The History Buff's Guide

A History of Puglia’s Charming & Traditional Masserie

If you’ve been to southern Italy or have fantasized about taking a trip to the region, you probably noticed some curious structures dotting the pastoral landscape. Throughout Puglia, large expansive properties, featuring magnificent white estates and conical huts (a-là-Dr.Seuss), appear and recede from view over each successive hill. So, what’s the deal behind these enchanting and traditional buildings?



They’re known as masseria (pl. masserie). The term is derived from another Italian word, masserizie, which means household goods or furnishings. The very definition sheds light on their historic function: Most popular between the sixteenth and eighteenth centuries, masserie were used as farmhouses. The smaller, conical trulli were typically used to store grain, crops, or livestock, while the principle building housed the owners and farmhands (sometimes year-round, and sometimes only during the summer months for the growing season).

It was not uncommon for these estates to take on a fortress-like appearance; defensive walls and lookout towers were constructed to deter would-be invaders, most notably pirates and Ottoman Turks. For context, the Apulian masserie are perhaps most similar to the American plantation or Spanish hacienda.



There is something charmingly contradictory about the utilitarian masserie. The arched ceilings, spacious rooms, and marble floors lend a luxurious touch to these stone and stucco structures. Many of them feature a central fireplace that once served to heat the entire dwelling. The bright interiors and white facades add a sense of the light and airy, while hints of accent colors provide a characteristic Italian warmth.



Renewed interest in the traditional farmhouses was ignited sometime in the 1990’s. A movement to restore the structures and turn them into artisanal shops, boutique hotels, B&B’s, restaurants, or museums began — and the restoration has certainly paid off.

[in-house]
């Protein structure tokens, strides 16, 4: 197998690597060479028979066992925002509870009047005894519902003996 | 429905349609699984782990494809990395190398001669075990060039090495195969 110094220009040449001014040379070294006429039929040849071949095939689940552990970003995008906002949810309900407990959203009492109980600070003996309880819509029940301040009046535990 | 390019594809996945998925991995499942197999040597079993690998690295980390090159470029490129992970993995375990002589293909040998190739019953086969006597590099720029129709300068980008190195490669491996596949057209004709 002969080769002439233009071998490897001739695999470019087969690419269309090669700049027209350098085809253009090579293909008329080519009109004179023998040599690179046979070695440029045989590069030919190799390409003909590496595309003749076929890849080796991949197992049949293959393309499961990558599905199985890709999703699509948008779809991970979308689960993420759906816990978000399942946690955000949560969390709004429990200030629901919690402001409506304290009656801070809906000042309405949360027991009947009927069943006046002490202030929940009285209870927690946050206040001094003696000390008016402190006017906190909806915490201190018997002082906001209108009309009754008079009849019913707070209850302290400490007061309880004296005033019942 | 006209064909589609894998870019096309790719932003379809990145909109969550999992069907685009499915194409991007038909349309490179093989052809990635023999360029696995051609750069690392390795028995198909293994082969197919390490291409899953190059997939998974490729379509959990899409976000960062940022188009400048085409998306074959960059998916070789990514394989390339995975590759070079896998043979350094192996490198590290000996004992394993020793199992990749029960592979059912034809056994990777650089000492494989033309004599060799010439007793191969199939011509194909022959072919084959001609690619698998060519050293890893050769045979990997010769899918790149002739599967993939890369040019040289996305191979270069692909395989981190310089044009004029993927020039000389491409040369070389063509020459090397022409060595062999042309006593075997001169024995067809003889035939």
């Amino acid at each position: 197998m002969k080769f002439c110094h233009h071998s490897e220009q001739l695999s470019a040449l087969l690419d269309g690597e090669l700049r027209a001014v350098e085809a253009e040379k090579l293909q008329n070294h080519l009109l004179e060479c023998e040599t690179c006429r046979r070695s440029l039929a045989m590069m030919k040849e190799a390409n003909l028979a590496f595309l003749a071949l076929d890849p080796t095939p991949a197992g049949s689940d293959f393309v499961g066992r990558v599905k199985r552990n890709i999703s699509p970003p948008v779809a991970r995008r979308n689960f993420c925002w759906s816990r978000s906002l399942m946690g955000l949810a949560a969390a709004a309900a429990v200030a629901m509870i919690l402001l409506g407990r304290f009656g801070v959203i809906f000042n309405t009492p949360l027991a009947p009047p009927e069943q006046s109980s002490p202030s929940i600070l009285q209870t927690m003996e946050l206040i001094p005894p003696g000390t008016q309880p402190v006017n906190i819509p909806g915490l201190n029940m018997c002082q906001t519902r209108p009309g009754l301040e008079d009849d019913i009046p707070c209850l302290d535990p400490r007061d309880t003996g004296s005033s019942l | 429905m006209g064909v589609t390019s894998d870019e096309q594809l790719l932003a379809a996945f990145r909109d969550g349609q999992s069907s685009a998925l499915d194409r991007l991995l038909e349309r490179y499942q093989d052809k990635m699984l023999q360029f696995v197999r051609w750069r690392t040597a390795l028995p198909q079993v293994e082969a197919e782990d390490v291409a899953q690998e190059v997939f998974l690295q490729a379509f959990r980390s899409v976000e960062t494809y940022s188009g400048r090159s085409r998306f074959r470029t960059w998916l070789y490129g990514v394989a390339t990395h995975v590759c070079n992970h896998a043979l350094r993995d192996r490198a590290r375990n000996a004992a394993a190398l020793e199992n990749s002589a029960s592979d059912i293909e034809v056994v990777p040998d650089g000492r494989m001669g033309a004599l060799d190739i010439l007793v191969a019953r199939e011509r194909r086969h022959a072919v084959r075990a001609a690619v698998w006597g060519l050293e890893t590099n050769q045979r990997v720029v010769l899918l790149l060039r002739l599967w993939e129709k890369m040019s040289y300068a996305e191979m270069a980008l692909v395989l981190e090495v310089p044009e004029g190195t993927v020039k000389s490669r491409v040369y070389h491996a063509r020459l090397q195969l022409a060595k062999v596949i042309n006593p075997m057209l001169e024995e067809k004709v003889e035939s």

Today, many of the messerie have been carefully restored to their former glory, with the addition of modern amenities, manicured gardens, and yes — even swimming pools.

Tourists looking for off-the-beaten-path rental accommodations need look no further than the messerie. Many of them still operate as farms, producing goods like olive oils, wines, meats, or cheeses. This gives guests the opportunity not only to eat fresh, but to support local business and experience Italian food culture first-hand. Some messerie even offer cooking classes for the more gastronomically-oriented traveller!

Perhaps another reason the resurgence has been so successful is thanks to the pastoral and idyllic surroundings on which most messerie are built. Visitors will find a sense of peace and tranquility in the gently rolling hills and verdant green valleys. Beaches and other UNESCO World Heritage Sites are also never far away.


An Unmissable Experience

Now that you know a bit about these cultural and historic landmarks, wouldn’t it be nice to holiday in one? Fortunately, you can! Booking your one-of-a-kind vacation rental at a masseria is easy with THE STELLA. Check out our curated collection of exquisite home rental properties, like Messeria Torre Abate Risi in Fasano.

Chafic LaRochelle

Author Chafic LaRochelle

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